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“Don't ever take a fence down until you know why it was put up.” ― Robert Frost
The Fed Funds futures market is pricing in somewhere between six and seven 25 basis point rate hikes for 2022. Judging by the recent flattening in the treasury bond yield curve along with the inversion in the forward rates curve, the bond market believes a policy mistake by the Federal Reserve Board is becoming more likely. One implication of a flat or inverted yield curve is the Federal Reserve Board could be forced to either halt or reverse interest rate hikes sooner than expected.
In retrospect, the Fed should have begun to dial back monetary stimulus months ago, but instead decided to take a cautious approach. In my view this was more of a political decision, as many things of consequence appear to be nowadays. Therefore, the future trajectory of the financial markets is more uncertain today as easy money over-stayed its welcome.
Taking these points into consideration have prompted me to shift to a more cautious approach regarding equity allocations. For the time being, a flatter or even inverted yield curve means greater risk premium should be priced into riskier assets. In plain language, this means higher stock prices will likely be challenged until the interest rate narrative shifts.
With that said, the recent high inflation numbers which have many commentators (both political and non-political) totally freaking out are lagging economic indicators. Lagging economic indicators tell you what has happened in the past, not what is currently happening today or what may happen in the future. Judging by the out of the ordinary increases in both growth and inflation statistics during this time last year, large changes in period over period comparisons will prove difficult to sustain. Therefore, holding all else equal, both the incoming inflation and growth data are likely to start decelerating, just as the Fed is tightening monetary policy – financial markets will not like this.
To me, this means we will likely need to get past the first interest rate hike for markets and the Fed to gain a little more clarity. In the meantime, I think it makes sense to remain cautious.
As many of my clients and readers are aware, I am constructive on the bond market. Ultimately, I believe interest rates, particularly at the long end of the yield curve are headed lower, not higher. Barron’s recently put out a piece titled, Forget About Inflation. Contrarians Expect a Recession and a Drop in Bond Yields.” I agree with this point of view.
Forget About Inflation. Contrarians Expect a Recession and a Drop in Bond Yields.
By Randall W. Forsyth
Updated February 7, 2022
“Something that everyone knows isn’t worth knowing,” as the famed financier Bernard Baruch once observed.
And so, I was reminded by a long discourse in the New York Times this past week on why bond yields remain low, despite rising inflation and large budget deficits. Central banks around the globe have pinned rates at zero or below while buying trillions of dollars’ worth of bonds to lower their yields. Aging demographics and ongoing demand for safe, liquid investments, along with a global savings surfeit, have further lowered risk-free government-bond yields. Fit to print, but hardly news.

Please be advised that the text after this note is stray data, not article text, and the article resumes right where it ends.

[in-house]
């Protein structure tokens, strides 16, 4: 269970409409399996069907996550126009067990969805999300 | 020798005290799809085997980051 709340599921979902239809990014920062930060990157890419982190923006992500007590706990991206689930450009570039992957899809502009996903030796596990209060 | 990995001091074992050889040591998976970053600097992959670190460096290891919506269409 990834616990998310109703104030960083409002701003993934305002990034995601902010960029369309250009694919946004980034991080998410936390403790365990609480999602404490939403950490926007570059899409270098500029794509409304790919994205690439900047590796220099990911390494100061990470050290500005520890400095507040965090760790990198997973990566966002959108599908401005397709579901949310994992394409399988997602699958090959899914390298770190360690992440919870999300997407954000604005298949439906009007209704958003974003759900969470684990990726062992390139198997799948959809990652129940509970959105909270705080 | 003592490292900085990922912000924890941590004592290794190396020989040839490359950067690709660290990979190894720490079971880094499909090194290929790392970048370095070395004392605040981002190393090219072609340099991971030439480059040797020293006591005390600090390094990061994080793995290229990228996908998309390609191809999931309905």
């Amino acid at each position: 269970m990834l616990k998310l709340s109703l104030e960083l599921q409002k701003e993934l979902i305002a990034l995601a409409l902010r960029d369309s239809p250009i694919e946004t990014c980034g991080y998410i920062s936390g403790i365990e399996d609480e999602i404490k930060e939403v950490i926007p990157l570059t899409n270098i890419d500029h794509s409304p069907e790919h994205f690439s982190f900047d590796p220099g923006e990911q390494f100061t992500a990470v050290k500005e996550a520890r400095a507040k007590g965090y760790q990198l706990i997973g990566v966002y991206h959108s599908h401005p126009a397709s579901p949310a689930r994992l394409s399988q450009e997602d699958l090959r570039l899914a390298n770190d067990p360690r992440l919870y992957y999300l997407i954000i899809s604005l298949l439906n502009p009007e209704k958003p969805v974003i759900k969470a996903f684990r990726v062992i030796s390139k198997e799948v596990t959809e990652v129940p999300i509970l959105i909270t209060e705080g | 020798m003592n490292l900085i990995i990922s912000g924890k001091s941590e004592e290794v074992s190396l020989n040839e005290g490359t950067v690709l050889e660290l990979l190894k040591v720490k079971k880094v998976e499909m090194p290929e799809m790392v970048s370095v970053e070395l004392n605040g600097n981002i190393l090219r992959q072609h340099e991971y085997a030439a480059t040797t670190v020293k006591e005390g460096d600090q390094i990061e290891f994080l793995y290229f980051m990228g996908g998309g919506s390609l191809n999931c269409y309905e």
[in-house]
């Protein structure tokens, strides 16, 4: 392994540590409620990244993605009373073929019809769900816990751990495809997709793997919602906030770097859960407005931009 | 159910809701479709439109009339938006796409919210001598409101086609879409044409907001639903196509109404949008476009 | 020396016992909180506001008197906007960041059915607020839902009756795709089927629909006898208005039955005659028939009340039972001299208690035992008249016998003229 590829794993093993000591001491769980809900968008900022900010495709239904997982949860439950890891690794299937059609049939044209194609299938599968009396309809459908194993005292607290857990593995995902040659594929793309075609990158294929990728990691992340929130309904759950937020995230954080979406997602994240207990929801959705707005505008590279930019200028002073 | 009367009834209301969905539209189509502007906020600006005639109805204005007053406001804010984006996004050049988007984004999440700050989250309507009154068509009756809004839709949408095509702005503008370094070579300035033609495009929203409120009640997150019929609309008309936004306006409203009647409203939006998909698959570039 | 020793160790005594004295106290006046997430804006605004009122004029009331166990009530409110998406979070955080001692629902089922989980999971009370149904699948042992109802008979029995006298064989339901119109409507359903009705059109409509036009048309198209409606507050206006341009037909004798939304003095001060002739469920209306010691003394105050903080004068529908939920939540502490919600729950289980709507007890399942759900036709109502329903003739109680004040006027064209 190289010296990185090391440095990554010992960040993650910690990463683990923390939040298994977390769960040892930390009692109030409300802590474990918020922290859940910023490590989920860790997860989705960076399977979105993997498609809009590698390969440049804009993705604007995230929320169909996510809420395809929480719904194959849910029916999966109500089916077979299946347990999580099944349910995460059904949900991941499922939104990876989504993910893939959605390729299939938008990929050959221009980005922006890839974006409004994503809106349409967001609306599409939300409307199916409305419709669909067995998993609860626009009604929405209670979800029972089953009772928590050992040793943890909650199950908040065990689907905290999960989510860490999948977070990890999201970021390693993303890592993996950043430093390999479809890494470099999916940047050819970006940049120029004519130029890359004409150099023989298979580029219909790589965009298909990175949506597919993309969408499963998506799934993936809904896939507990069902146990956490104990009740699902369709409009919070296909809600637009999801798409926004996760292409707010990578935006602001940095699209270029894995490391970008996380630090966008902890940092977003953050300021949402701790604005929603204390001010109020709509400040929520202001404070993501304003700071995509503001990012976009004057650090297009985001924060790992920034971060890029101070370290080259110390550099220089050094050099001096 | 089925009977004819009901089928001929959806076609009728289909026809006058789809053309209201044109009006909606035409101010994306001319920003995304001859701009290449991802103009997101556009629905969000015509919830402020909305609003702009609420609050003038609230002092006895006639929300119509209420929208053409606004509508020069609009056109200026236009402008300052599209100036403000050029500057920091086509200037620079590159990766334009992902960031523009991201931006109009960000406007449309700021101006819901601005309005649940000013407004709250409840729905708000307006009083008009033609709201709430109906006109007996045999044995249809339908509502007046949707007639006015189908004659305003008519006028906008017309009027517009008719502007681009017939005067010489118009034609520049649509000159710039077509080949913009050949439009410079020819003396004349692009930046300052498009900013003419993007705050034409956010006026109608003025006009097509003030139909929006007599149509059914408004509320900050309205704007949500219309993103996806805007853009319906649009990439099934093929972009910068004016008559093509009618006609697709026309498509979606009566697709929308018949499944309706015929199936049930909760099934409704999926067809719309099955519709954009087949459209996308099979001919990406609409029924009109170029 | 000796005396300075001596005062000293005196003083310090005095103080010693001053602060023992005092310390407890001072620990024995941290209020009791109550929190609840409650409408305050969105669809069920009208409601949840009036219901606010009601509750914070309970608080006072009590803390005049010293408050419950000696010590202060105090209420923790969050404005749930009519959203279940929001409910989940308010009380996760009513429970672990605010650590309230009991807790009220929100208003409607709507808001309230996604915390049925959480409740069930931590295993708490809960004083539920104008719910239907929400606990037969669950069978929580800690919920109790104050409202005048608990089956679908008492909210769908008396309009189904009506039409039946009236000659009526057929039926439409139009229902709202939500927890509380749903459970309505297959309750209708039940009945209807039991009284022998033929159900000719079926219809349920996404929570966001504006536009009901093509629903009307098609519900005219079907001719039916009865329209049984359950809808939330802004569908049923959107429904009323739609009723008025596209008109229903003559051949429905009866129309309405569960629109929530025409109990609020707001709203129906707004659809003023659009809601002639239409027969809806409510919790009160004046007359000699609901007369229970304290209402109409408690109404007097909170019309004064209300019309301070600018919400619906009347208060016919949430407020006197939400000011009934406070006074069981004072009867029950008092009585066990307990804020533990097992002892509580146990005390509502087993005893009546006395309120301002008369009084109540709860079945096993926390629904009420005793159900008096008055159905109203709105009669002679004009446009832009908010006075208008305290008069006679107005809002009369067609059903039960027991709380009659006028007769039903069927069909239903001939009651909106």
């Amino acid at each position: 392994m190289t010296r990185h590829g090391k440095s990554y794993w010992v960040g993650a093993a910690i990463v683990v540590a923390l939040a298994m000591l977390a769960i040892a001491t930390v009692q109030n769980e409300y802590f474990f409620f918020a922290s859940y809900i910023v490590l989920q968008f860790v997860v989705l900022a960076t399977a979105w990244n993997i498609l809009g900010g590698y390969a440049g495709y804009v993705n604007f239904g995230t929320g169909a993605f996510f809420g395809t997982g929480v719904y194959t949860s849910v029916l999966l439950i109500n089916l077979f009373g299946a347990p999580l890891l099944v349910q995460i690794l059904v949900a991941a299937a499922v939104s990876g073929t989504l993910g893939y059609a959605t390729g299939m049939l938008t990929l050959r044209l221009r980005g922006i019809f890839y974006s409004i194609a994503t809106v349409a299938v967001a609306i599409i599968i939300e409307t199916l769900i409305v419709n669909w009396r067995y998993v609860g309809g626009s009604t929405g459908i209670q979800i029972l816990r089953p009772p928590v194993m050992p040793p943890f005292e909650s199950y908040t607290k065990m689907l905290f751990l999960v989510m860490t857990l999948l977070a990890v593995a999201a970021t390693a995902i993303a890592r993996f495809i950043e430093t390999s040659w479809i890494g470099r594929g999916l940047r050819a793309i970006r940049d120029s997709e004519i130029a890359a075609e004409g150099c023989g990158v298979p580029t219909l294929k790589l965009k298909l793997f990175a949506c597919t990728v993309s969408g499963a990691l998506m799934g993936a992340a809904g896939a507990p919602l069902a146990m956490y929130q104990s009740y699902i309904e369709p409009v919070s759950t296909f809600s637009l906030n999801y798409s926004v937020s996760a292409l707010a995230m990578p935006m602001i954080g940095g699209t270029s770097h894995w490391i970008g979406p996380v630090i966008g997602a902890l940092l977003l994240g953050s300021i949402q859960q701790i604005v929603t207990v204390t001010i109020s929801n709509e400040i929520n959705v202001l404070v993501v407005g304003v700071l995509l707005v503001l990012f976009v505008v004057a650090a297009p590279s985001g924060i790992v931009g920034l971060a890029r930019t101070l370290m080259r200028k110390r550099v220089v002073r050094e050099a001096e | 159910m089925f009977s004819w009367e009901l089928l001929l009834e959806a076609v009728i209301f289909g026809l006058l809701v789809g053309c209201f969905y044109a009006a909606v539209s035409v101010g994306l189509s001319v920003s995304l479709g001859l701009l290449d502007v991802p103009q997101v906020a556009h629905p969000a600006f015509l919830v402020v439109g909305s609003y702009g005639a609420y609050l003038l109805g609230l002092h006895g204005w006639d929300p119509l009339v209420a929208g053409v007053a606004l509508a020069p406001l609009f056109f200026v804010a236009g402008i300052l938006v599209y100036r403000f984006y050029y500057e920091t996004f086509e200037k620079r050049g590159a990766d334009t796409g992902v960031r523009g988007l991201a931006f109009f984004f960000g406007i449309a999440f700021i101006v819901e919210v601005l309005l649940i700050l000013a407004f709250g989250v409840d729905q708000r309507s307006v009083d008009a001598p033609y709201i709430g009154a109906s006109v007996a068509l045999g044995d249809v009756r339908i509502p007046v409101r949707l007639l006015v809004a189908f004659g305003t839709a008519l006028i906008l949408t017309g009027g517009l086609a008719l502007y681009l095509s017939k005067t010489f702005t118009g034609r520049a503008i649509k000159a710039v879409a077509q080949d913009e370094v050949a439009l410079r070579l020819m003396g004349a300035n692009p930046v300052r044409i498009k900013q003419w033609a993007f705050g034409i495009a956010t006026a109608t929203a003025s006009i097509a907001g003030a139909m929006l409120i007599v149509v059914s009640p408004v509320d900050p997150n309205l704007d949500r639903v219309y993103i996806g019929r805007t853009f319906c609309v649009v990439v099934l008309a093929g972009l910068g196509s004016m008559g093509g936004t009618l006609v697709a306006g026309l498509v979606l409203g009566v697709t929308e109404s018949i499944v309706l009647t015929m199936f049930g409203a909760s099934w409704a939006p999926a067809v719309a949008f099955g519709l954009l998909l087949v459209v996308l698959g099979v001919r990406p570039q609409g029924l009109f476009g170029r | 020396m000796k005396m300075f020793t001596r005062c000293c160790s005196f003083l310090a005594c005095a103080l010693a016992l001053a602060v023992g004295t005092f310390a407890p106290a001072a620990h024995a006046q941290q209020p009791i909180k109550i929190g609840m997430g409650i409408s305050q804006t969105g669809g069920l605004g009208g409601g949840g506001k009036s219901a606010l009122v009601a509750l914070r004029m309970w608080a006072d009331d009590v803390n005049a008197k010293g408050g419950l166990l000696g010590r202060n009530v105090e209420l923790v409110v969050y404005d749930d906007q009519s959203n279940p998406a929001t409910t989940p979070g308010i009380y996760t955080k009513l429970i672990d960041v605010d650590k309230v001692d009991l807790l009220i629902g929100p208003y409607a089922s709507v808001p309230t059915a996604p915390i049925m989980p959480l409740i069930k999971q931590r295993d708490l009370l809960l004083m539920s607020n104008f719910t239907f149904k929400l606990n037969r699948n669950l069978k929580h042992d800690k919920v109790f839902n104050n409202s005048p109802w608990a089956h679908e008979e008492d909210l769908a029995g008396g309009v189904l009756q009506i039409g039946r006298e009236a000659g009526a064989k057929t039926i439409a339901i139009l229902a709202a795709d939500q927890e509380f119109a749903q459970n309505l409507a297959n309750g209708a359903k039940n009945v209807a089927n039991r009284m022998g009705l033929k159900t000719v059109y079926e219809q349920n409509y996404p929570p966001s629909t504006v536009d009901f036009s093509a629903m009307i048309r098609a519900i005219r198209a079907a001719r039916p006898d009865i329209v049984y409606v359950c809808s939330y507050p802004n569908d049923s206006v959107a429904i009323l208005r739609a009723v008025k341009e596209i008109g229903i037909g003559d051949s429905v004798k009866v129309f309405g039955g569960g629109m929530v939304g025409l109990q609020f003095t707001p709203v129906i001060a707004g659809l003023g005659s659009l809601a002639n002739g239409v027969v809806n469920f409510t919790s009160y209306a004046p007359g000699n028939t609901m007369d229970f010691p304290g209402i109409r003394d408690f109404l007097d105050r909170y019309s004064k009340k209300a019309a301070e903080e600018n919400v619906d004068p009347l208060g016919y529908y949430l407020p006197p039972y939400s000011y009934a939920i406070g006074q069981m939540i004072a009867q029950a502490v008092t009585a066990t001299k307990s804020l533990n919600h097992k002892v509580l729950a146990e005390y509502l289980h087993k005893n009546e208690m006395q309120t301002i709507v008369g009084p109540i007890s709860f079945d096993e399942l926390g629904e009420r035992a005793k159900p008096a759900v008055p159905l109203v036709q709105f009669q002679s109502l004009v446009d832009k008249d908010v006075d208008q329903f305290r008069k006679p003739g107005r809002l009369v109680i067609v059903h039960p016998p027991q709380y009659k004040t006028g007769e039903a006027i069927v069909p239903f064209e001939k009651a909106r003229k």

But, as everybody also knows, the Federal Reserve is about to begin raising its short-term policy rates, with a one-quarter-of-a-percentage-point increase a near lock and a half-point hike an outside, but growing, possibility. As many as five one-quarter-point raises by December are being priced in by the fed-funds futures market, according to the CME FedWatch site.
So, to find out what everybody doesn’t already know, I turned to two contrarians who have challenged the consensus (and me) over many years. Spoiler alert: They think bond yields will turn lower, not higher—if not immediately, then in the not-too-distant future.
“I’ve never been afraid of going against the consensus or the Fed,” says Lacy Hunt, chief economist of Hoisington Management, in Austin, Texas, which was getting pelted by an ice storm as we chatted by phone. Notwithstanding the most recent gross-domestic- product data showing annualized growth of 6.9% in the fourth quarter, he sees the U.S. economy as frail because of its debt burden.
Gary Shilling, who runs the long-established economic advisory service bearing his name, also departs from the crowd in looking for “an economy that is going to be soft” and “inflation that is going to fade.” A recession has followed 11 of the past 12 Fed policy tightenings, he points out, in a phone conversation from his northern New Jersey perch, which was being hit by near-freezing rain from the same storm.
Beyond the weather, what these two veteran market economists share is the conviction that the rise in bond yields over the past year, to a recent peak of 1.83% on the benchmark 10-year Treasury note, will reverse.
While the common perception is that American consumers are being prevented from buying what they want because of supply-chain kinks, Shilling thinks they are tapped out. Inventory building, the main reason for the robust fourth-quarter GDP report, will likely turn out to have been overdone. In particular, he notes a rise in inventories at big retailers Walmart and Target in the quarter, while overall retail sales reported by the Commerce Department fell a sharp 1.9% in December.